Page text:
A Love of Books: In Memory of Ruth Solomon

a book is open on a person's lap; they are sitting on colorful cushions

When I was a kid, I used to hang out in my parents’ den and I was fascinated with my mom’s extensive collection of paperback books that were stacked side by side along the back length of my dad’s beautiful dark wood bar. Without a photographic memory I can’t bring to mind all the titles, but one particular novel stood out – Call It Sleep by Henry Roth. It’s a story about a Jewish immigrant child growing up in the tenements of New York City. I never read it, but the intriguing title and subdued and atypically rounded book cover always kindled my imagination. Many of the other books in her collection were by James Michener, Ian Fleming, and John le Carre. She enjoyed a variety of genres, but they had to be intelligent, like she was.

I had my own early love affair with books. I was deeply into mystery novels, and several afternoons a week scoured the library shelves for the books with the red skull and crossbones on the spine. Besides mysteries, I enjoyed the novels of Isaac Asimov, Arthur C. Clarke, E. L. Konigsburg, and Ray Bradbury. When our Scholastic Book paperback orders arrived at school I was on Cloud 9. I would sit and pick up these new books randomly, running my fingers over the clean covers, and deciding which one I would read first.

Mom and I never lost that passion for reading. She passed away at nearly 93, just a few days ago. Somewhere between Amazon and my mom’s retirement home there’s a new book on route to her, which I guess (hope) someone else will read now. For the most part, she loved my recommendations and we’d have discussions about the plots or characters while she was reading them, and then do a more in-depth review when she was done. She relished really good writing, with a nice mix of humor and poignancy – just how I like them. Not all conversations were easy with my mom, but we could always talk about books.

Before moving to Long Island, New York to be near my sister when it became unsafe for her to live alone, she was a pioneer woman in the Berkshires, living by herself in a modest house in Otis, Massachusetts. She loved it up there, even the harsh, endless winters, when she would gather logs and keep warm and eat soup by the heat of her indoor wood-burning stove. She never panicked when the power went out. She had her stove and candles, and her books.

Mom got most of her books down the street at the Otis Library and Museum. She had a sweet, convivial relationship with the library staff there, and if they didn’t have a book my mom was hoping to read, they’d order her a copy, without hesitation. Otis is a small town, and the library is a small building with a small budget. (My mom was small too, five foot zero for most of her life, maybe four foot ten near the end.) Small is why the lovely woman who answered the phone at the library this morning, Lois Hall, remembered my mother’s name – Ruth – before I even said it. She was very sad to hear my mom had passed, and told me how much the staff loved interacting with her. I told Lois they were adored by my mother, too.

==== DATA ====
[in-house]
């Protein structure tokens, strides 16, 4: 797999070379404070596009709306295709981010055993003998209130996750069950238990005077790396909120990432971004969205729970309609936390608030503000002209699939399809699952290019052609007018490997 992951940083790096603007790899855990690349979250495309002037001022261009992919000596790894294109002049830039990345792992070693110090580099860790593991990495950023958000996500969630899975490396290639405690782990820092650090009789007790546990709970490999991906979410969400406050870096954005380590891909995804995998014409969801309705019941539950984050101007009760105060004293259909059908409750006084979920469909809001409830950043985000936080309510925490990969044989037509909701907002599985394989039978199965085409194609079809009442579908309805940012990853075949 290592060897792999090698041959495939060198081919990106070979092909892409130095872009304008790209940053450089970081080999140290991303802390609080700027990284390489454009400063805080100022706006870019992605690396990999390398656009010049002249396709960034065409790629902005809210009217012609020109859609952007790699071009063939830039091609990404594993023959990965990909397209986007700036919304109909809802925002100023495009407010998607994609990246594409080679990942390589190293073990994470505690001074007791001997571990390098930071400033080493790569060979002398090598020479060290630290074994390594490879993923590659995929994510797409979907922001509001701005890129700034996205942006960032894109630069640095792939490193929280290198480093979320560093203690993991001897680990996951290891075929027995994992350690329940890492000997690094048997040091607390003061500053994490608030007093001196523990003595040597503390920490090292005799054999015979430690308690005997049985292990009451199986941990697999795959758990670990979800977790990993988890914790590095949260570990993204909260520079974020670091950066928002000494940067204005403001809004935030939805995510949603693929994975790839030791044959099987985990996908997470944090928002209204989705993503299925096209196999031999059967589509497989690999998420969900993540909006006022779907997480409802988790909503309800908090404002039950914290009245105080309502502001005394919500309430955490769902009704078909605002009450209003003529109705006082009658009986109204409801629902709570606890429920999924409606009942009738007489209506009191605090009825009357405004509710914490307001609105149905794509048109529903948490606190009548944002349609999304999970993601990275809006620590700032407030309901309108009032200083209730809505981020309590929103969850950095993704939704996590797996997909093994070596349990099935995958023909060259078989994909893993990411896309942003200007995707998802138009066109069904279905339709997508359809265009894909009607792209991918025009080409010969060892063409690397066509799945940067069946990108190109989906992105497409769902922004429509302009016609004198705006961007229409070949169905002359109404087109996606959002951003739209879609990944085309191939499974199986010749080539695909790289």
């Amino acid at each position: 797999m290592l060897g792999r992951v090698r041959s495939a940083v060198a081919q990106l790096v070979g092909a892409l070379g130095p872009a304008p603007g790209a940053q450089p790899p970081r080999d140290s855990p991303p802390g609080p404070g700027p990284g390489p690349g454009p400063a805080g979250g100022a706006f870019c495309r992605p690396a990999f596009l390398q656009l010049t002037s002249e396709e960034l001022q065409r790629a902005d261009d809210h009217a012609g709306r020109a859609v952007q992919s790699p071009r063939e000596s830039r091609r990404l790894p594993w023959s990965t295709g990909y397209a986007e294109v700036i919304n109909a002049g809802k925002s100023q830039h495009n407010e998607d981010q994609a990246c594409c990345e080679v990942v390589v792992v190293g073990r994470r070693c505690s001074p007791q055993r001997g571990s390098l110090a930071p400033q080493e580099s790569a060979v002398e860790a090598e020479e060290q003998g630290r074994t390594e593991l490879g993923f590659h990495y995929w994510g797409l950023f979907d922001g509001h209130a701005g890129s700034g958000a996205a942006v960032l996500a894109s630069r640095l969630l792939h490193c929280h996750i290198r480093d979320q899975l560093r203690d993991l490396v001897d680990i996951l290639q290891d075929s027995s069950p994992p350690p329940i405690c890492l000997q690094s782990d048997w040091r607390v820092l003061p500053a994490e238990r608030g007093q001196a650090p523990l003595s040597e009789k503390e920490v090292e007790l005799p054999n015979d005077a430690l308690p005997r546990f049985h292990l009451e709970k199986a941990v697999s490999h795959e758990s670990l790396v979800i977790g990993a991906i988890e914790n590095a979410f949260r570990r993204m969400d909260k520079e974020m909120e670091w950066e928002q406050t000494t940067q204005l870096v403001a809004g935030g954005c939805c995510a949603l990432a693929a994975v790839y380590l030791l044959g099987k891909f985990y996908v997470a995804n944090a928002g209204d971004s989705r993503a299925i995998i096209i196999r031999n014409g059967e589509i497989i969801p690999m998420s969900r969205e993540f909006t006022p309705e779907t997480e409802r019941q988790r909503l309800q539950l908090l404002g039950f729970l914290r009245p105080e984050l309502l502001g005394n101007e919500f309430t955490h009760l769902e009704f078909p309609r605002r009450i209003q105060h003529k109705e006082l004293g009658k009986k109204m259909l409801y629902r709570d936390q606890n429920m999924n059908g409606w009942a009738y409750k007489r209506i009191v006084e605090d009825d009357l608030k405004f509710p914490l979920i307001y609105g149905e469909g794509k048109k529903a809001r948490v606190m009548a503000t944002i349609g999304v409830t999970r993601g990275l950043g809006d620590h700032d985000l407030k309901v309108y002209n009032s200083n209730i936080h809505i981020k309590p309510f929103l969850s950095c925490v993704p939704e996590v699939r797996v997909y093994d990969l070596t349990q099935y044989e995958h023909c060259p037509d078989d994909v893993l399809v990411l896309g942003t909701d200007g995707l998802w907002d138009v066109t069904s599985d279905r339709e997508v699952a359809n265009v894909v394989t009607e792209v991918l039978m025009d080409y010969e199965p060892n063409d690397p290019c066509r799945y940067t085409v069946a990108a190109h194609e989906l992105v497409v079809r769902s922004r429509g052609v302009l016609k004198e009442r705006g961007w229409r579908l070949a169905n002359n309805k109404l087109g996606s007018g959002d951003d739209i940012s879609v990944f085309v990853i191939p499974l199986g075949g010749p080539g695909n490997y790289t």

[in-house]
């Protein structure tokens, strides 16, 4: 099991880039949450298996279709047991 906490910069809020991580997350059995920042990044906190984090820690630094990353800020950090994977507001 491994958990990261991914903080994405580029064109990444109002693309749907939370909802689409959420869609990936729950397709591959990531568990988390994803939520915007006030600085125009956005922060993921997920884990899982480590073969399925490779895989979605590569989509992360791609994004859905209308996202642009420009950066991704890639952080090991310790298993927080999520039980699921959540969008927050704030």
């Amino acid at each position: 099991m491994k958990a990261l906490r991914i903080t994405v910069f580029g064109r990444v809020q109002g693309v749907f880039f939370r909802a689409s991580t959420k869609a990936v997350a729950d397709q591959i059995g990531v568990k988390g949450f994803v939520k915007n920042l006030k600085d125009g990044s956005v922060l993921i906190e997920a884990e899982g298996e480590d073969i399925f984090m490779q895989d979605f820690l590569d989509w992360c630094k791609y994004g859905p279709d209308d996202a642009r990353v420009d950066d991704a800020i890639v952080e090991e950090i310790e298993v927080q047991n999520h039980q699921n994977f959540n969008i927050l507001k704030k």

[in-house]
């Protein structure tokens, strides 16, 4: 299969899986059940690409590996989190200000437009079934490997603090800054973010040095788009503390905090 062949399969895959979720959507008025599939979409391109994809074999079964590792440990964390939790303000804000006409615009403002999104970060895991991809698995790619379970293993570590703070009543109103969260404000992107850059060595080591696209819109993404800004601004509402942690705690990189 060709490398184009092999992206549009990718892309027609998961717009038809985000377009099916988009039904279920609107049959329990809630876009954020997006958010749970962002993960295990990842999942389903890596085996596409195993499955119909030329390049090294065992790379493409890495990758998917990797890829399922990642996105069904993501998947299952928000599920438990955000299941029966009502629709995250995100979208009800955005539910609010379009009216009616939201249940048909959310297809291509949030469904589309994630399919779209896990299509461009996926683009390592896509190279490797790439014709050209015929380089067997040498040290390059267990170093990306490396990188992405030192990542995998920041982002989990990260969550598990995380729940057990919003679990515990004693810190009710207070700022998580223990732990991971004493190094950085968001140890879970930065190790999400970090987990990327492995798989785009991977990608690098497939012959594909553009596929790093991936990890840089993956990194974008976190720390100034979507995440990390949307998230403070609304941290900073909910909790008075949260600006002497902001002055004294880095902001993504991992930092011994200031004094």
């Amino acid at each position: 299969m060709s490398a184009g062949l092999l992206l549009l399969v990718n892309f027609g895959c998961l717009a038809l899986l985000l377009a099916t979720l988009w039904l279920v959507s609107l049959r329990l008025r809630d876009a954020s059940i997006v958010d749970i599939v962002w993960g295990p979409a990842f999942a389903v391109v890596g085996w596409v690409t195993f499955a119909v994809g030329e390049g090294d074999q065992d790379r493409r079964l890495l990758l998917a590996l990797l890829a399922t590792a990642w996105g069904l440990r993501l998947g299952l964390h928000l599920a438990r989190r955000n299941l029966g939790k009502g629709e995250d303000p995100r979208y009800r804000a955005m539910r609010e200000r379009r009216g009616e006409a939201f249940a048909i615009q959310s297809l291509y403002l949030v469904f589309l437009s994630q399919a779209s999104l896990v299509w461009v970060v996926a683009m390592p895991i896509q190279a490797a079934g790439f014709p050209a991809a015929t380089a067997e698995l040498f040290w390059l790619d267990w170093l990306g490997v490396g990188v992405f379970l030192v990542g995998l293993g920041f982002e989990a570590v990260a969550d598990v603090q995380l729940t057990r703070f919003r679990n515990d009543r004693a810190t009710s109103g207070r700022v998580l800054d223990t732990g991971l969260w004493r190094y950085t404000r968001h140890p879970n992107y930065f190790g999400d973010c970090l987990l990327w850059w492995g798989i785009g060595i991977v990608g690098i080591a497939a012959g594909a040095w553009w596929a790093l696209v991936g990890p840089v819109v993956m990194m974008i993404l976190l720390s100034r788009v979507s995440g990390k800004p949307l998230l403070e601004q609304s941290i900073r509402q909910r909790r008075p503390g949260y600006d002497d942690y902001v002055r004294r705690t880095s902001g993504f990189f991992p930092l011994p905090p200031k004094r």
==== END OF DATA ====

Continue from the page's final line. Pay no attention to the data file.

Which is why Gina and I are contributing to the library, in honor of my mom’s love of books, and the library’s generosity in providing them. Ruth Renee Solomon lived in Otis for over 40 years, and I’m sure she used the library from week one. A few other folks have mentioned wanting to do something for my mom’s memory, or for our family. We thought honoring her in this way would be a lovely gesture. Who knows where hard cover books will be in ten years, or the libraries that hold them. But the Otis Library and Museum is still there, and still giving the community reading pleasure, and innovating new ways to get information in front of the people they serve, and still trying to do the most with the limited dollars they have.

I am sure Lois and her colleagues would appreciate any gift, any size. If you are so inclined, please send a check made out to the Otis Library & Museum to P. O. Box 126, Otis, Massachusetts, 01253. Please send to the attention of Lois Hall and include a note saying your donation is in honor of Ruth R. Solomon. If writing a check is not possible, we’ve created a Facebook fundraiser where you can contribute electronically to the library in your name in honor of Mom. 

If you have any questions, feel free to reach out to me.


Ned Andrew

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  1. Bill Walker says

    Great piece with warm memories.

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